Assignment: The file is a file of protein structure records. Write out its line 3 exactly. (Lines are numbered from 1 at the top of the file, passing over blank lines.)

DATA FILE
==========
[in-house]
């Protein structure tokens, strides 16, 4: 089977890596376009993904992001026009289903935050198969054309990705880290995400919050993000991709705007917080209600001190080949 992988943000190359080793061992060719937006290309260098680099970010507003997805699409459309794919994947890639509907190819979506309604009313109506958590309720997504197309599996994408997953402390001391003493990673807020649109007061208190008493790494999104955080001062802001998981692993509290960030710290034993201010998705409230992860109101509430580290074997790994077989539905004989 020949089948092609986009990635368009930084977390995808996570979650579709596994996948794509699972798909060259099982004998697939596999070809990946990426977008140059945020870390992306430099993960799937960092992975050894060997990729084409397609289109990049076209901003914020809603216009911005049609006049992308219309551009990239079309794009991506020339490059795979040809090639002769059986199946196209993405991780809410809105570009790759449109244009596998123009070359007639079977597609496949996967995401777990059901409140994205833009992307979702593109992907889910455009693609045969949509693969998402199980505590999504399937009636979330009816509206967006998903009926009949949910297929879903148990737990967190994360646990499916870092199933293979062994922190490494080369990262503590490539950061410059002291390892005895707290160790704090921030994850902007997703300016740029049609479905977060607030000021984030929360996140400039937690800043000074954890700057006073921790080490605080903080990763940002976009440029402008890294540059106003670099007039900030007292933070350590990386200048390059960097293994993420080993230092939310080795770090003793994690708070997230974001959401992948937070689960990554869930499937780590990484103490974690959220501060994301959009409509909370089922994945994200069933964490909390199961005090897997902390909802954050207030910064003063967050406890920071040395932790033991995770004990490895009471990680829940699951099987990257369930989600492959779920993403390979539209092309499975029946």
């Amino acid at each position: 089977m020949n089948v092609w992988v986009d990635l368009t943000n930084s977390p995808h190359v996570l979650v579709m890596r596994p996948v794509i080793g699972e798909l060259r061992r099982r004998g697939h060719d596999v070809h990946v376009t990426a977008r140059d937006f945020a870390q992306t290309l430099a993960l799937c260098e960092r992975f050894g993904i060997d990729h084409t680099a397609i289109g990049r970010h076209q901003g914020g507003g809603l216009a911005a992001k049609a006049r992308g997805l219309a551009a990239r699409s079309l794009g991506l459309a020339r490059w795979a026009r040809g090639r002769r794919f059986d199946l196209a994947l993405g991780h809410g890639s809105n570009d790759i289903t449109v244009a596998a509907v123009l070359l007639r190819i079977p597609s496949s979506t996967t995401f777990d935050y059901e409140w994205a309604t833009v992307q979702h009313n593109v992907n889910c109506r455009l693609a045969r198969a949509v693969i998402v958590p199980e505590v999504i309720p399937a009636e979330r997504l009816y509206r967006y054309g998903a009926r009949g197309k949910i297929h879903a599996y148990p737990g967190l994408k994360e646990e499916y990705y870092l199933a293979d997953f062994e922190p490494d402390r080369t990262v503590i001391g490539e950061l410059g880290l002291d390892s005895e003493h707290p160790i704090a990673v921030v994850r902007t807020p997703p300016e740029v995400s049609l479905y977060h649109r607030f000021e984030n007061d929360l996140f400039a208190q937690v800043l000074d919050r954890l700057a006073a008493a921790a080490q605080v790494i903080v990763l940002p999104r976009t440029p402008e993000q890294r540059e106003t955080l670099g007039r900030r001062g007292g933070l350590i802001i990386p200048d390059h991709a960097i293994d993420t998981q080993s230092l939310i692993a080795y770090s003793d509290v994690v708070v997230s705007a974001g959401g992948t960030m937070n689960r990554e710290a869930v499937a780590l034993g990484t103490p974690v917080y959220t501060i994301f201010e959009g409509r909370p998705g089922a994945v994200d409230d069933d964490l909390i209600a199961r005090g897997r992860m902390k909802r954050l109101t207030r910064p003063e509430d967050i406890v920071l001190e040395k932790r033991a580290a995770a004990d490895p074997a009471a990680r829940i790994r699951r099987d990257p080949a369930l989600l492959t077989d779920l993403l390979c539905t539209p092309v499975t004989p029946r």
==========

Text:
């Amino acid at each position: 089977m020949n089948v092609w992988v986009d990635l368009t943000n930084s977390p995808h190359v996570l979650v579709m890596r596994p996948v794509i080793g699972e798909l060259r061992r099982r004998g697939h060719d596999v070809h990946v376009t990426a977008r140059d937006f945020a870390q992306t290309l430099a993960l799937c260098e960092r992975f050894g993904i060997d990729h084409t680099a397609i289109g990049r970010h076209q901003g914020g507003g809603l216009a911005a992001k049609a006049r992308g997805l219309a551009a990239r699409s079309l794009g991506l459309a020339r490059w795979a026009r040809g090639r002769r794919f059986d199946l196209a994947l993405g991780h809410g890639s809105n570009d790759i289903t449109v244009a596998a509907v123009l070359l007639r190819i079977p597609s496949s979506t996967t995401f777990d935050y059901e409140w994205a309604t833009v992307q979702h009313n593109v992907n889910c109506r455009l693609a045969r198969a949509v693969i998402v958590p199980e505590v999504i309720p399937a009636e979330r997504l009816y509206r967006y054309g998903a009926r009949g197309k949910i297929h879903a599996y148990p737990g967190l994408k994360e646990e499916y990705y870092l199933a293979d997953f062994e922190p490494d402390r080369t990262v503590i001391g490539e950061l410059g880290l002291d390892s005895e003493h707290p160790i704090a990673v921030v994850r902007t807020p997703p300016e740029v995400s049609l479905y977060h649109r607030f000021e984030n007061d929360l996140f400039a208190q937690v800043l000074d919050r954890l700057a006073a008493a921790a080490q605080v790494i903080v990763l940002p999104r976009t440029p402008e993000q890294r540059e106003t955080l670099g007039r900030r001062g007292g933070l350590i802001i990386p200048d390059h991709a960097i293994d993420t998981q080993s230092l939310i692993a080795y770090s003793d509290v994690v708070v997230s705007a974001g959401g992948t960030m937070n689960r990554e710290a869930v499937a780590l034993g990484t103490p974690v917080y959220t501060i994301f201010e959009g409509r909370p998705g089922a994945v994200d409230d069933d964490l909390i209600a199961r005090g897997r992860m902390k909802r954050l109101t207030r910064p003063e509430d967050i406890v920071l001190e040395k932790r033991a580290a995770a004990d490895p074997a009471a990680r829940i790994r699951r099987d990257p080949a369930l989600l492959t077989d779920l993403l390979c539905t539209p092309v499975t004989p029946r």